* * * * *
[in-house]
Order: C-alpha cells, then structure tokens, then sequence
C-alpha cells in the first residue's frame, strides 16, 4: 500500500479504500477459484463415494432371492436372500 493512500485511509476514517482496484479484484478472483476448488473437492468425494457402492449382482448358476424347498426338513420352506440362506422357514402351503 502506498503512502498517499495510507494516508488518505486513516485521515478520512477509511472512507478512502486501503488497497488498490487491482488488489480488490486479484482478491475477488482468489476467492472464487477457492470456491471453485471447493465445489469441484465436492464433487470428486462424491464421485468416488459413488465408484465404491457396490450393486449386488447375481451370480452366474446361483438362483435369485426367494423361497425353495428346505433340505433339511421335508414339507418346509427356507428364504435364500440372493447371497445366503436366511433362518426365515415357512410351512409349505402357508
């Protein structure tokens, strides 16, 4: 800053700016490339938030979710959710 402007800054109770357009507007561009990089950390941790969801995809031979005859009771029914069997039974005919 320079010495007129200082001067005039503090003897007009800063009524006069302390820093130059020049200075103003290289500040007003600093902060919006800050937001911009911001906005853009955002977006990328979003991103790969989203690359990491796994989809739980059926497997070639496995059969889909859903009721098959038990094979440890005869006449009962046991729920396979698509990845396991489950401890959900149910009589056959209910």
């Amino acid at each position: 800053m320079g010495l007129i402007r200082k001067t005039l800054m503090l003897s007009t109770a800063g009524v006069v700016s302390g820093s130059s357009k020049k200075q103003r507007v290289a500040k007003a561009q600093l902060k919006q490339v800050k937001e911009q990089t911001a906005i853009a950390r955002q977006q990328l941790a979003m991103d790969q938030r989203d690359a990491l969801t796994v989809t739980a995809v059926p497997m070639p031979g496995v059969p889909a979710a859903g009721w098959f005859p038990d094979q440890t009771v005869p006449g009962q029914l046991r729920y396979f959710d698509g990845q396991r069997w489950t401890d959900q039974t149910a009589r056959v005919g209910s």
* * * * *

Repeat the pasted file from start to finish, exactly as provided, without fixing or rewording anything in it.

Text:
[in-house]
Order: C-alpha cells, then structure tokens, then sequence
C-alpha cells in the first residue's frame, strides 16, 4: 500500500479504500477459484463415494432371492436372500 493512500485511509476514517482496484479484484478472483476448488473437492468425494457402492449382482448358476424347498426338513420352506440362506422357514402351503 502506498503512502498517499495510507494516508488518505486513516485521515478520512477509511472512507478512502486501503488497497488498490487491482488488489480488490486479484482478491475477488482468489476467492472464487477457492470456491471453485471447493465445489469441484465436492464433487470428486462424491464421485468416488459413488465408484465404491457396490450393486449386488447375481451370480452366474446361483438362483435369485426367494423361497425353495428346505433340505433339511421335508414339507418346509427356507428364504435364500440372493447371497445366503436366511433362518426365515415357512410351512409349505402357508
């Protein structure tokens, strides 16, 4: 800053700016490339938030979710959710 402007800054109770357009507007561009990089950390941790969801995809031979005859009771029914069997039974005919 320079010495007129200082001067005039503090003897007009800063009524006069302390820093130059020049200075103003290289500040007003600093902060919006800050937001911009911001906005853009955002977006990328979003991103790969989203690359990491796994989809739980059926497997070639496995059969889909859903009721098959038990094979440890005869006449009962046991729920396979698509990845396991489950401890959900149910009589056959209910």
């Amino acid at each position: 800053m320079g010495l007129i402007r200082k001067t005039l800054m503090l003897s007009t109770a800063g009524v006069v700016s302390g820093s130059s357009k020049k200075q103003r507007v290289a500040k007003a561009q600093l902060k919006q490339v800050k937001e911009q990089t911001a906005i853009a950390r955002q977006q990328l941790a979003m991103d790969q938030r989203d690359a990491l969801t796994v989809t739980a995809v059926p497997m070639p031979g496995v059969p889909a979710a859903g009721w098959f005859p038990d094979q440890t009771v005869p006449g009962q029914l046991r729920y396979f959710d698509g990845q396991r069997w489950t401890d959900q039974t149910a009589r056959v005919g209910s």